By Andrew Schneider, DPM
The COVID-19 pandemic became an unwelcome defining factor of 2020 and into 2021. Now, we’re seeing the light at the end of the tunnel. And this makes it a good time to reflect on the pandemic’s effect on podiatric medicine and surgery. It’s also time to ask how we can be prepared for future events that may affect how we practice.
One word that was present from the start of the pandemic is “essential.” Of course, everyone thought they were essential. In some places, “essential” was defined. In others, it was a broad definition. For me, I took a good look at what I do and tried to see what I did that others would view as essential.
When I looked at this for my practice, there was the low-hanging fruit. These included my post-op patients. Also, diabetic patients with foot ulcers and those at risk for developing complications. Patients treated for fractures or other advanced conditions all fit into this group. These treatments and patients fit into the definition of essential.
Then my mind went to caring for patients who, themselves, are essential. For instance, is caring for a nurse suffering from plantar fasciitis considered essential? How about a police officer with an ingrown toenail? These are the decisions I needed to make to decide how much time my clinic will stay open when shutdowns were ordered.
To do this, I started looking at my week in terms of half-day clinics rather than looking at the week as a whole. By defining which cases go into each clinic, it will make it simpler to expand and contract our hours. It also has other benefits. Patients in those half-day clinics are coming in for similar complaints. That means equipment and supplies will be ready. We know what’s coming in and are prepared for it. It increases the efficiency of those clinics. This is 1 positive effect that the pandemic has had on my practice.
During the early stages of the pandemic, I contracted my hours and got past the concern of how I was going to pay my team. Because of our VOIP phone system, my team was able to answer our phones through an app. This helped make sure we were addressing the needs of our patients. Once I got a handle on that, I had to determine how I was going to productively spend my time outside the office.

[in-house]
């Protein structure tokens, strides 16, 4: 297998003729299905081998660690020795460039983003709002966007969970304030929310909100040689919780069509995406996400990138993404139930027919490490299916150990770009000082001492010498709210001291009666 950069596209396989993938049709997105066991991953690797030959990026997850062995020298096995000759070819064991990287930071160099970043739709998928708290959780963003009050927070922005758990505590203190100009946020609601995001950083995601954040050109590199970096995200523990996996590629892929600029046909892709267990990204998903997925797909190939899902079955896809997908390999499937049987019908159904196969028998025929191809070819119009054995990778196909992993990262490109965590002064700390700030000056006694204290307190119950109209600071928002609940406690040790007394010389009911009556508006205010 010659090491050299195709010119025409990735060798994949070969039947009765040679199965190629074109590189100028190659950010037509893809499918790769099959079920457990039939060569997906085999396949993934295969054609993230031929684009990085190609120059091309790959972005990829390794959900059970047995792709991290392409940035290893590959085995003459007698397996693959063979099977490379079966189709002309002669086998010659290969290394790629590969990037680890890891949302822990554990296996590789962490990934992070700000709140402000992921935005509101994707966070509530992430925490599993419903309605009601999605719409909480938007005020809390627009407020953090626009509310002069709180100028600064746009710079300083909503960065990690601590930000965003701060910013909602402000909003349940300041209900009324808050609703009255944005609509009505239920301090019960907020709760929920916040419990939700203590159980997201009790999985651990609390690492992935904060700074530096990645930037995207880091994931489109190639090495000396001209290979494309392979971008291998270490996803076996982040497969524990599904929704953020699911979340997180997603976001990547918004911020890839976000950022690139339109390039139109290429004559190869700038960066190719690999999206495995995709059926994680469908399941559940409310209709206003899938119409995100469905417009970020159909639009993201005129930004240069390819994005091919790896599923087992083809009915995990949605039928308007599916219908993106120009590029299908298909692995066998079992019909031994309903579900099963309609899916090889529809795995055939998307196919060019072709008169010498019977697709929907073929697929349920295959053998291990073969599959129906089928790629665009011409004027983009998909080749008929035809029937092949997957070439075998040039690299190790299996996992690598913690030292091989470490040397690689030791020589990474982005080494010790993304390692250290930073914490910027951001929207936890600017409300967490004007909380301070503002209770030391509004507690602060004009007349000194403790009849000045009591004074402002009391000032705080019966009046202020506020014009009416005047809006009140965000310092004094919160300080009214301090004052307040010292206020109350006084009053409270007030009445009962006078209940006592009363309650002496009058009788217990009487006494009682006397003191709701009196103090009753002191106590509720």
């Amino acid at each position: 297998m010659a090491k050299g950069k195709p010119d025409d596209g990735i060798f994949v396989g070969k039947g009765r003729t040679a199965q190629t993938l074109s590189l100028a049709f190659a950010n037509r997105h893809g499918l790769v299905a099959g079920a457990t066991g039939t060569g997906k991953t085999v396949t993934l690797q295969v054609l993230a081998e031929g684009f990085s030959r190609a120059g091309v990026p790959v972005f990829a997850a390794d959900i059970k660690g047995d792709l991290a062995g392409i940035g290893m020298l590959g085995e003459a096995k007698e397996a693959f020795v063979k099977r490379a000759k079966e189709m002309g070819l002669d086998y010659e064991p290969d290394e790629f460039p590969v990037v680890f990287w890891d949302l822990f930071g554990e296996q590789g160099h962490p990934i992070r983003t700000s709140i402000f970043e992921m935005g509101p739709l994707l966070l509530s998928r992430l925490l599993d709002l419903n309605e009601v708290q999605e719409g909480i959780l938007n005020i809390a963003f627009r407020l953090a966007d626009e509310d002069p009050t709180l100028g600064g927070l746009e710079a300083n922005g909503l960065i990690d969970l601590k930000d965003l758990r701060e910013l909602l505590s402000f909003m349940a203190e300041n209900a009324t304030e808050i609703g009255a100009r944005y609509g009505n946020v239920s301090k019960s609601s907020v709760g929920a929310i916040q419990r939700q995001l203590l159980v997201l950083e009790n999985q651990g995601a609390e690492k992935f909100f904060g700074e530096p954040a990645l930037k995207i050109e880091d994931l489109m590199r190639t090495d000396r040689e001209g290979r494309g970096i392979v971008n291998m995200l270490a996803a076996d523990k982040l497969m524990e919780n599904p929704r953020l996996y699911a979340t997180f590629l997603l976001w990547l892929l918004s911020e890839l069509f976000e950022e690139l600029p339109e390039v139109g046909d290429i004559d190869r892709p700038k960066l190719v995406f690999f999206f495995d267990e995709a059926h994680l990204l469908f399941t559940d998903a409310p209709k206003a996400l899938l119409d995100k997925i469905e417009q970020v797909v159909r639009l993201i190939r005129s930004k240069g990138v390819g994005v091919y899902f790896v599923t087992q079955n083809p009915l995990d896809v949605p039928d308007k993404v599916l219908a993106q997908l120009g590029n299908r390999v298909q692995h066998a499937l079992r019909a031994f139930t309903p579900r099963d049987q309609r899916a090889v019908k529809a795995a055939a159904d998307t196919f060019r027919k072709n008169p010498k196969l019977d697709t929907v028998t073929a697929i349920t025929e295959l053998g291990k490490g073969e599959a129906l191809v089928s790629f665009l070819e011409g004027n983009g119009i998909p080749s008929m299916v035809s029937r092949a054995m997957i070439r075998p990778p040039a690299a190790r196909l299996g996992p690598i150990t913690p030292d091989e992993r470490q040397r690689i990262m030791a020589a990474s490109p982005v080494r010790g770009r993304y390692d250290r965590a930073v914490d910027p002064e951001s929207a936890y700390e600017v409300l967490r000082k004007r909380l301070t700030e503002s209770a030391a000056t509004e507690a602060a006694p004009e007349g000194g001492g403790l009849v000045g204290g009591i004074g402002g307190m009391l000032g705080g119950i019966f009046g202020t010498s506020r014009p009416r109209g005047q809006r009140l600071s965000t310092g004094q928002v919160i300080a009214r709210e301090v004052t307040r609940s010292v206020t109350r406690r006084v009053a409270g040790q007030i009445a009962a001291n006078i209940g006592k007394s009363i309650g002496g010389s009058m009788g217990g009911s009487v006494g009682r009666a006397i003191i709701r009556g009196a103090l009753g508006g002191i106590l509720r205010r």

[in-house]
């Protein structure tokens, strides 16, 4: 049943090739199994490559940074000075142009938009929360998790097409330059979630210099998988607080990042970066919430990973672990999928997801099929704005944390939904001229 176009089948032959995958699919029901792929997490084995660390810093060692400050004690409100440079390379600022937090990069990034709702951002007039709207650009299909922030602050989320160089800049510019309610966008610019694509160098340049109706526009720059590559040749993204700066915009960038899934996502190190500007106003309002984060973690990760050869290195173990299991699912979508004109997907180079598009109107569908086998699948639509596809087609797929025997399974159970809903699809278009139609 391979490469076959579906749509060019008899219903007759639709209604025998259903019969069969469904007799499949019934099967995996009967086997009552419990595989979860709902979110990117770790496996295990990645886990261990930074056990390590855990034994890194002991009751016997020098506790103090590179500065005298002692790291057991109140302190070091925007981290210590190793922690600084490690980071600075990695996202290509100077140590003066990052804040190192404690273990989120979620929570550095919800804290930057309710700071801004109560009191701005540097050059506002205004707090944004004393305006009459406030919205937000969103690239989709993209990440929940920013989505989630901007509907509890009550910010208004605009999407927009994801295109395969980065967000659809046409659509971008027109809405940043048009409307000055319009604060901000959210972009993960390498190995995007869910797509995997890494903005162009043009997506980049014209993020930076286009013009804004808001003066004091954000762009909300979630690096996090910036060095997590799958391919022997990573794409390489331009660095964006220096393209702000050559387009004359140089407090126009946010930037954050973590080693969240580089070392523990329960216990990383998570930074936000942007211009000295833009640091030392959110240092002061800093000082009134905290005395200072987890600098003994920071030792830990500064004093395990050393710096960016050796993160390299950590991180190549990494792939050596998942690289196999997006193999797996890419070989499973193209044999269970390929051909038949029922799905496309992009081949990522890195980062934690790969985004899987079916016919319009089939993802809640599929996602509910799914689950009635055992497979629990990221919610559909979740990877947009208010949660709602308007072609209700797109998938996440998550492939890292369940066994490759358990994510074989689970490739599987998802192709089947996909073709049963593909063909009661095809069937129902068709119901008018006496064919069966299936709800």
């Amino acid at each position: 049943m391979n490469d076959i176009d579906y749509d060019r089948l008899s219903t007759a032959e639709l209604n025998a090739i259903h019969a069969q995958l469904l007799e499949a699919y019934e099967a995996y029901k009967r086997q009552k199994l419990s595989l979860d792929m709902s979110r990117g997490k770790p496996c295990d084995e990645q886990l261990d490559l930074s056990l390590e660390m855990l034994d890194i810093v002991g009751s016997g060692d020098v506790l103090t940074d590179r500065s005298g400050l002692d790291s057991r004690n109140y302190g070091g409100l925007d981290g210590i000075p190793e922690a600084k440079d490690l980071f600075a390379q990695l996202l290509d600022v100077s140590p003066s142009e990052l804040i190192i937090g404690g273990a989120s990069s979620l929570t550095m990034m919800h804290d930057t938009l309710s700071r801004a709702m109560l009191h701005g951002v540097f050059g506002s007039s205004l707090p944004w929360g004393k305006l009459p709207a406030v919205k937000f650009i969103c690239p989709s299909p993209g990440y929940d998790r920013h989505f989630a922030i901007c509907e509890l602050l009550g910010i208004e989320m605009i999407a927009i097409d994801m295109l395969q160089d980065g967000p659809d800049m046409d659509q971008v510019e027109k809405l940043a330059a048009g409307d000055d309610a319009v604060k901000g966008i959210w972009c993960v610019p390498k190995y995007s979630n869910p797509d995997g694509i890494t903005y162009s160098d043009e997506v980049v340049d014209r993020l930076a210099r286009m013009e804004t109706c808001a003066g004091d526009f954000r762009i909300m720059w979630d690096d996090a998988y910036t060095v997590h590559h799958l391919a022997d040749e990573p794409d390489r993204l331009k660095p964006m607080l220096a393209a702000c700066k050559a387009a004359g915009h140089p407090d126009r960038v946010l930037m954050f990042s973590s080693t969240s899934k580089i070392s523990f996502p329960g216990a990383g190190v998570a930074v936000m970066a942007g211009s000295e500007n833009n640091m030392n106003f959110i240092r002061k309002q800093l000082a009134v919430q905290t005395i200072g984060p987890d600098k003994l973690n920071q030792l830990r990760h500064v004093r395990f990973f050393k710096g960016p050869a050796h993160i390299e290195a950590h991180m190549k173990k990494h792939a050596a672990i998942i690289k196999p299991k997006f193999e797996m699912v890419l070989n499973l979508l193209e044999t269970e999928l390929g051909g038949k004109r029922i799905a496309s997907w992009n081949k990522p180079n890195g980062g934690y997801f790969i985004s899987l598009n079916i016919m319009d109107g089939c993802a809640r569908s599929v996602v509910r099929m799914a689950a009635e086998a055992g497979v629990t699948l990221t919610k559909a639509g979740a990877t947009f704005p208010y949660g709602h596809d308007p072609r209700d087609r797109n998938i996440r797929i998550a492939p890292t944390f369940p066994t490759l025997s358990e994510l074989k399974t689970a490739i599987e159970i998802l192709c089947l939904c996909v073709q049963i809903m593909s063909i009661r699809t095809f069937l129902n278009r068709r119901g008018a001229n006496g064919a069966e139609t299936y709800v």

The first place I turned was telemedicine. Since podiatry is procedure-based, telemedicine was a challenge. I was able to use telemedicine to triage patients who may need to be seen in one of our in-person clinics. In other cases, I was able to manage the treatment virtually. This was especially important with patients who were at risk for contracting COVID-19. Receiving reimbursement for telemedicine was nice, But it certainly wasn’t paying the bills.
The other activity I did in earnest during the pandemic was focusing on my practice marketing. I took the time to rewrite the main pages of my website. I created a weekly video to upload to YouTube and my website. I sent weekly blast emails to my patients. We also stayed active on social media. I did this to stay connected to our patients. Even though they were not coming into the office, it was a way to nurture the connections we already had.
I also started new video series based on particular conditions. I then had them transcribed and created ebooks to be available on my website. It’s another way to connect with potential patients who are looking for information about their condition. When it’s time for them to take action, you’ll be top of mind.
You may wonder, “Why focus on marketing when we have so few clinic hours?”. To me, that’s the perfect time to work on marketing. We knew things would pick up again, even though we didn’t know when exactly. We also were in the unique position to have the time to devote to marketing. It’s rare to have the time without patient care getting in the way.
I also listened to a lot of online courses and podcasts. One suggestion I found helpful: write a thank you note to COVID-19 dated 5 years in the future. It gave me an opportunity to see the positive of the pandemic while there was still so much focus on the negative. For me, it was incredible to have extra time with my family. My oldest son, who was abroad, came home for 5 months, which was also a bonus. We rescued a dog, like so many did.
More than anything, that thank you note was a way to rewire my thinking about the COVID-19 pandemic. It was not without its challenges. There were lessons learned, both personally and professionally, that will have an ongoing positive impact.
Andrew Schneider, DPM, is Medical Director at Tanglewood Foot Specialists in Houston, Texas. He also serves as Vice President of the American Academy of Podiatric Practice Management.
For over 50 years, the American Academy of Podiatric Practice Management has had a positive impact in the lives of practitioners and their staff by integrating improved patient care with proven practice management strategies. To learn more, visit: aappm.org